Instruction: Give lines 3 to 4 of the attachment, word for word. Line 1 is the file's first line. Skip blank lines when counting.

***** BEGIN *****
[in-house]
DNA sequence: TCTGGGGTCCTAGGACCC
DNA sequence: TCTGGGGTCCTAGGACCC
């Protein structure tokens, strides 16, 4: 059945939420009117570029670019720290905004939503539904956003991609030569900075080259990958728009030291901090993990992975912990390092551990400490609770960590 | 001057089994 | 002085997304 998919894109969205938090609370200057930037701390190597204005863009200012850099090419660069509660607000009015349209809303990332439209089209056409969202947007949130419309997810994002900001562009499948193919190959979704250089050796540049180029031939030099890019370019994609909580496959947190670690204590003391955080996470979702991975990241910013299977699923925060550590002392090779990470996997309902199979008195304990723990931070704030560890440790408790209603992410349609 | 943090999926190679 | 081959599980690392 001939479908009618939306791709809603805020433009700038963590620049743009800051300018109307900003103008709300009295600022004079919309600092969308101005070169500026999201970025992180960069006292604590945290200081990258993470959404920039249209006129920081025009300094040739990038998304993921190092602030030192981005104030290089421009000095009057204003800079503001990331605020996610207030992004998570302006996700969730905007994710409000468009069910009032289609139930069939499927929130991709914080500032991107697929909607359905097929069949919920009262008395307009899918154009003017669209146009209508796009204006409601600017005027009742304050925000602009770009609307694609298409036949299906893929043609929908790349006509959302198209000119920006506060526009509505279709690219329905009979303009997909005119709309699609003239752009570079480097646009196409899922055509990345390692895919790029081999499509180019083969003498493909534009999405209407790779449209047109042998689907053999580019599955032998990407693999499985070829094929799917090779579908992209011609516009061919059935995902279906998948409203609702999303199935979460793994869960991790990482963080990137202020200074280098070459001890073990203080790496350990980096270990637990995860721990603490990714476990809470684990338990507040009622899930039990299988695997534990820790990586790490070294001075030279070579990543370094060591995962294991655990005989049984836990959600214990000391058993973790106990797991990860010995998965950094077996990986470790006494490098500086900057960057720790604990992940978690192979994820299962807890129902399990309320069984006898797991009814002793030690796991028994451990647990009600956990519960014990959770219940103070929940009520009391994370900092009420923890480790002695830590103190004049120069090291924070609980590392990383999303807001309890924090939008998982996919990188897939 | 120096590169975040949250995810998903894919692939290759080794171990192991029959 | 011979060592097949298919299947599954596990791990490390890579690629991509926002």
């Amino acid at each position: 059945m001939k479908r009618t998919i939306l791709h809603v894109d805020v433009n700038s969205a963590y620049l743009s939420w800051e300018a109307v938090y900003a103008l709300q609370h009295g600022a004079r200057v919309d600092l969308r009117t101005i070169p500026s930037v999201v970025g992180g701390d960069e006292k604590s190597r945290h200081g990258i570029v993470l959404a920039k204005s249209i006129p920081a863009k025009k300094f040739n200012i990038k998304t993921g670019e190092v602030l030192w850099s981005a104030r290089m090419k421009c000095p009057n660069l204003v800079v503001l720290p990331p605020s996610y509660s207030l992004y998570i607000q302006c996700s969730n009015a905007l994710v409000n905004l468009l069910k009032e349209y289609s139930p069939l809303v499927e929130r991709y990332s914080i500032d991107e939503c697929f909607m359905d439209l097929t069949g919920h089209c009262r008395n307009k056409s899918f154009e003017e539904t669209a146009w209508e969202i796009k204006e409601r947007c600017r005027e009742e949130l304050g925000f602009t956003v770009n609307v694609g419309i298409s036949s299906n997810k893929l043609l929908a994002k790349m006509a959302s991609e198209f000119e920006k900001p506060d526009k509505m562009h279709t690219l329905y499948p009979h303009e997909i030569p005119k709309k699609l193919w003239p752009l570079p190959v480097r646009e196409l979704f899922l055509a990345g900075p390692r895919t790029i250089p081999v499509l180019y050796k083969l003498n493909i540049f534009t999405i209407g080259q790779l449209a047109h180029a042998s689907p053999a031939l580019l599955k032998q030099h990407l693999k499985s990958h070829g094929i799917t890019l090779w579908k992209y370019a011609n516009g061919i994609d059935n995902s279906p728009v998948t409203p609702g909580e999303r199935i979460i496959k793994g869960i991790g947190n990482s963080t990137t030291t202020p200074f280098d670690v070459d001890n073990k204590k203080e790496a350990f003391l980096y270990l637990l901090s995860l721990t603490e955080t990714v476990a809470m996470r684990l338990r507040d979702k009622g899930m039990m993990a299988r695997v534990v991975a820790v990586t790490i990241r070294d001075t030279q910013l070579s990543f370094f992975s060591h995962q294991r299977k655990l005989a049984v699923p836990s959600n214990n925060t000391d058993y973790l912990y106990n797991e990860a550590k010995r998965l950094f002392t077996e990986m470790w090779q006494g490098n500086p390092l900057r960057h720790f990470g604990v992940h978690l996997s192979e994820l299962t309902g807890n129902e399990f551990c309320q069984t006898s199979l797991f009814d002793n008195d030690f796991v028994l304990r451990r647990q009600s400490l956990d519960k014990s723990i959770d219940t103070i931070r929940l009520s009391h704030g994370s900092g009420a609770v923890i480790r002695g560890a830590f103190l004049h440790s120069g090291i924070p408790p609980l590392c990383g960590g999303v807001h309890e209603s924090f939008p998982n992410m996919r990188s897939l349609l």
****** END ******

DNA sequence: TCTGGGGTCCTAGGACCC
């Protein structure tokens, strides 16, 4: 059945939420009117570029670019720290905004939503539904956003991609030569900075080259990958728009030291901090993990992975912990390092551990400490609770960590 | 001057089994 | 002085997304 998919894109969205938090609370200057930037701390190597204005863009200012850099090419660069509660607000009015349209809303990332439209089209056409969202947007949130419309997810994002900001562009499948193919190959979704250089050796540049180029031939030099890019370019994609909580496959947190670690204590003391955080996470979702991975990241910013299977699923925060550590002392090779990470996997309902199979008195304990723990931070704030560890440790408790209603992410349609 | 943090999926190679 | 081959599980690392 001939479908009618939306791709809603805020433009700038963590620049743009800051300018109307900003103008709300009295600022004079919309600092969308101005070169500026999201970025992180960069006292604590945290200081990258993470959404920039249209006129920081025009300094040739990038998304993921190092602030030192981005104030290089421009000095009057204003800079503001990331605020996610207030992004998570302006996700969730905007994710409000468009069910009032289609139930069939499927929130991709914080500032991107697929909607359905097929069949919920009262008395307009899918154009003017669209146009209508796009204006409601600017005027009742304050925000602009770009609307694609298409036949299906893929043609929908790349006509959302198209000119920006506060526009509505279709690219329905009979303009997909005119709309699609003239752009570079480097646009196409899922055509990345390692895919790029081999499509180019083969003498493909534009999405209407790779449209047109042998689907053999580019599955032998990407693999499985070829094929799917090779579908992209011609516009061919059935995902279906998948409203609702999303199935979460793994869960991790990482963080990137202020200074280098070459001890073990203080790496350990980096270990637990995860721990603490990714476990809470684990338990507040009622899930039990299988695997534990820790990586790490070294001075030279070579990543370094060591995962294991655990005989049984836990959600214990000391058993973790106990797991990860010995998965950094077996990986470790006494490098500086900057960057720790604990992940978690192979994820299962807890129902399990309320069984006898797991009814002793030690796991028994451990647990009600956990519960014990959770219940103070929940009520009391994370900092009420923890480790002695830590103190004049120069090291924070609980590392990383999303807001309890924090939008998982996919990188897939 | 120096590169975040949250995810998903894919692939290759080794171990192991029959 | 011979060592097949298919299947599954596990791990490390890579690629991509926002």